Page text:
Action: Ask the provider of the executive coach in the workplace to share with your their evaluation method.
4. Managers who worked with a coach were more likely to set specific goals and to solicit ideas for improvement from their supervisors
These were the findings from research conducted in 2003 by Smither, London et al. A global corporation gave each of its 1,361 senior managers an opportunity to work with an external coach. And they concluded that the coachees were more likely to set specific goals and to solicit ideas for improvement from their supervisors using an external coach.
Whilst this might, on the surface, seem small, we know from Locke’s work on the goal setting theory the importance of setting specific goals because they are much more likely to be achieved. And for a senior manager in a global corporation this can be the difference between delivering a major new project or not.
Action: Ensure that the executive coach you hire understands Locke’s goal setting theory and has examples of how they have made it work.
5. Significant improvement in bottom-line measures after the external coaching intervention
This was the conclusion from a study in 1997 by Olivero et al. And the research used productivity as the determining factor of success. In particular, productivity was measured before and after coaching and showed significant improvements in bottom-line measures after the coaching intervention.
Action: Hire an executive coach to be a business executive coach for a member of your team and measure the effect on their productivity.
6. Even the best need a coach to get even better
This is Usain Bolt, the fastest man on earth, with his coach Glen Mills. Of course, a picture says a thousand words and this picture says:
- Even when you’re the best you need someone to help you stay there and to help you get even better.
- You don’t need to be able to do what the coachee can do.
- A great coach has a great relationship with their coachee based on trust, chemistry and determination.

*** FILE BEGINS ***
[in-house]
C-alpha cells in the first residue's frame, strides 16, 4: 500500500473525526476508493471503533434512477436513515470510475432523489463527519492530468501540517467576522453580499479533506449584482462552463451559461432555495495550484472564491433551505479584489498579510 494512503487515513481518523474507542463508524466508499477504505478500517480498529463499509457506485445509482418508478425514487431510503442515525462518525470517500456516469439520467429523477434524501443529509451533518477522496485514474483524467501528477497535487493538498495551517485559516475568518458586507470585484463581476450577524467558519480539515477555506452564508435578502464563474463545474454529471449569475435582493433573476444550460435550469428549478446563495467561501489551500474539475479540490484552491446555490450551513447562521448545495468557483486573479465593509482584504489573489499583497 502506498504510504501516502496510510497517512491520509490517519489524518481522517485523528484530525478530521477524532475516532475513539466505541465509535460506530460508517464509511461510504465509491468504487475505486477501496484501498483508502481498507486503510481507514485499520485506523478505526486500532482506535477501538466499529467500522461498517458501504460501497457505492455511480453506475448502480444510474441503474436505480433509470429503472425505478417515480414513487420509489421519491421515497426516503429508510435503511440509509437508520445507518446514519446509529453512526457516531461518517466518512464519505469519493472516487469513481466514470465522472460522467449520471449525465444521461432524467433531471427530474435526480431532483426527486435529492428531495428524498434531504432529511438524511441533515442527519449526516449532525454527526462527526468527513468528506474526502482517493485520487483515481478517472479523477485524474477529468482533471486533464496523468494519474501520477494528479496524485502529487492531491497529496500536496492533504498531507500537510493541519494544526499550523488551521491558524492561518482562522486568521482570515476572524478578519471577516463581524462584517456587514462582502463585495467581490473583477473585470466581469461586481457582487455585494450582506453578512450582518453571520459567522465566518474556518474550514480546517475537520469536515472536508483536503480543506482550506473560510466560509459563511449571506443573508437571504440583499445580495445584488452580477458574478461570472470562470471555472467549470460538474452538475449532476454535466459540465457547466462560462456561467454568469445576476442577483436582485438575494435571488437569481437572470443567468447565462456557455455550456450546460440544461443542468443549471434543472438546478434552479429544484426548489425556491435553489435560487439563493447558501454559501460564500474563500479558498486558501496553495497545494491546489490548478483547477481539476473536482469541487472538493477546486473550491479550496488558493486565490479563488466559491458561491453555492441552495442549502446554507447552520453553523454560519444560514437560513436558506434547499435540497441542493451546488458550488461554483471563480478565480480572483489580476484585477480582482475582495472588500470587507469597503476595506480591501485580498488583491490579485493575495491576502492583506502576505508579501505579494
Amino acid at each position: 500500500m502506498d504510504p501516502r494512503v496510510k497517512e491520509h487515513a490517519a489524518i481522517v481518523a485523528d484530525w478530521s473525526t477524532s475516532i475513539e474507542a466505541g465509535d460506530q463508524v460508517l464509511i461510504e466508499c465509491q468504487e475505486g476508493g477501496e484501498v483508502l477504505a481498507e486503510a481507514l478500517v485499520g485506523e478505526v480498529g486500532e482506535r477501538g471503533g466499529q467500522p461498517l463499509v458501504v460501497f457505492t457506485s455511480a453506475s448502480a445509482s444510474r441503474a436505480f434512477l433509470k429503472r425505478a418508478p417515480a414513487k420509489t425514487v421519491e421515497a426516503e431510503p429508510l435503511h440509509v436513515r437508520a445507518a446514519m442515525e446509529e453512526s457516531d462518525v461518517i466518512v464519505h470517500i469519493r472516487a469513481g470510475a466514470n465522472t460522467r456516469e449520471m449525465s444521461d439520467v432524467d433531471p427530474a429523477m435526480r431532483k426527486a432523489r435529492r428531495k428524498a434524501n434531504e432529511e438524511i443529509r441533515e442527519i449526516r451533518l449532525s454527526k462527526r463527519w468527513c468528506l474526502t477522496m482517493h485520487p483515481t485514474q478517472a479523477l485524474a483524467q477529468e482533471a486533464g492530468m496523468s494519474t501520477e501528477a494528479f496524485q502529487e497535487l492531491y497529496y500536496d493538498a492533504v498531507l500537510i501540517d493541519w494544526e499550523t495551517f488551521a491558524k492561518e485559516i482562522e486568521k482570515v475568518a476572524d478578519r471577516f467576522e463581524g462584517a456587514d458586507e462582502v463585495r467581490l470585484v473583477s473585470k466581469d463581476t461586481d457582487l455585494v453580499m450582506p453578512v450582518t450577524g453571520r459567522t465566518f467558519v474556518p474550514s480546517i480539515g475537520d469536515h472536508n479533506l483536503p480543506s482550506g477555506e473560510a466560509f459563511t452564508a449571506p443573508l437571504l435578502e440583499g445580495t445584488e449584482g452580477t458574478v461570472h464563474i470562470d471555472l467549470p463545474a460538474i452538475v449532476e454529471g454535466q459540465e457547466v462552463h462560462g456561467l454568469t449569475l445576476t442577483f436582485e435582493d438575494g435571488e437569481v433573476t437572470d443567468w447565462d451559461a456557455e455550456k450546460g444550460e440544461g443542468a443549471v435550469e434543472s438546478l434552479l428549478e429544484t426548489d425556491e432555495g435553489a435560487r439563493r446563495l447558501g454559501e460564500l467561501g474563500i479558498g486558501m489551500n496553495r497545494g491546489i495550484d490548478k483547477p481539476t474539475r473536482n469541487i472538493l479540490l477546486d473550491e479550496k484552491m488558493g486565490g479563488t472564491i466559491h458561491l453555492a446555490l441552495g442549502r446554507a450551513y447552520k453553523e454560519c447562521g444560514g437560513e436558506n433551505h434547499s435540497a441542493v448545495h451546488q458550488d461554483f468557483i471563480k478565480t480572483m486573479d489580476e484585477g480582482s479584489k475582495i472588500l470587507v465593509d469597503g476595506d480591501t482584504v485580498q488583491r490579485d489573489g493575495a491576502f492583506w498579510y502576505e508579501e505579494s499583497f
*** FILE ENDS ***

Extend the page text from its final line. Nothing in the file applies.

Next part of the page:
Action: Hire an executive coach to do senior executive coaching for yourself, not just for a member of your team.
7. The top 3 qualities to look for when hiring a coach are experience, clear method, and a quality client list
Harvard Business Review conducted a survey of 140 leading coaches and invited 5 experts to comment on the findings of coaching in the workplace. And the key findings were:
- ‘Coaching works’.
- The top 3 reasons that coaches are engaged in the workplace are;
- Develop high potentials or facilitate transition
- Act as a sounding board and
- Address derailing behaviour.
- More often than not a coach helps an executive deal with personal issues, though this is not normally why they are hired.
- The coaches were split on whether qualifications were important.
- Executives that get the most out of coaching have a fierce desire to learn and grow.
- A survey conducted by the University of Sydney found that between 25% and 50% of those seeking coaching have clinically significant levels of stress, anxiety, or depression.
- The top 3 qualities when hiring a coach should be experience, clear method, and a quality client list, followed by the ability to measure ROI.
Summarising the 7 Facts that make the Case for Coaching In The Workplace
- There are 3 types of coaching in the workplace; Skills, Performance and Developmental.
- The Coach should maintain a regular dialogue with a Supervising Coach.
- External Coaching can deliver 5.45 times the return on investment.
- Managers who worked with a coach were more likely to set specific goals and to solicit ideas for improvement from their supervisors.
- Significant improvement in bottom-line measures after the external workplace coaching intervention.
- Even the best need a coach to get even better.
- The top 3 qualities to look for when hiring a coach are experience, clear method, and a quality client list.
How would you rate your coaching skills? How would you describe your coaching style? Please share your view by commenting below.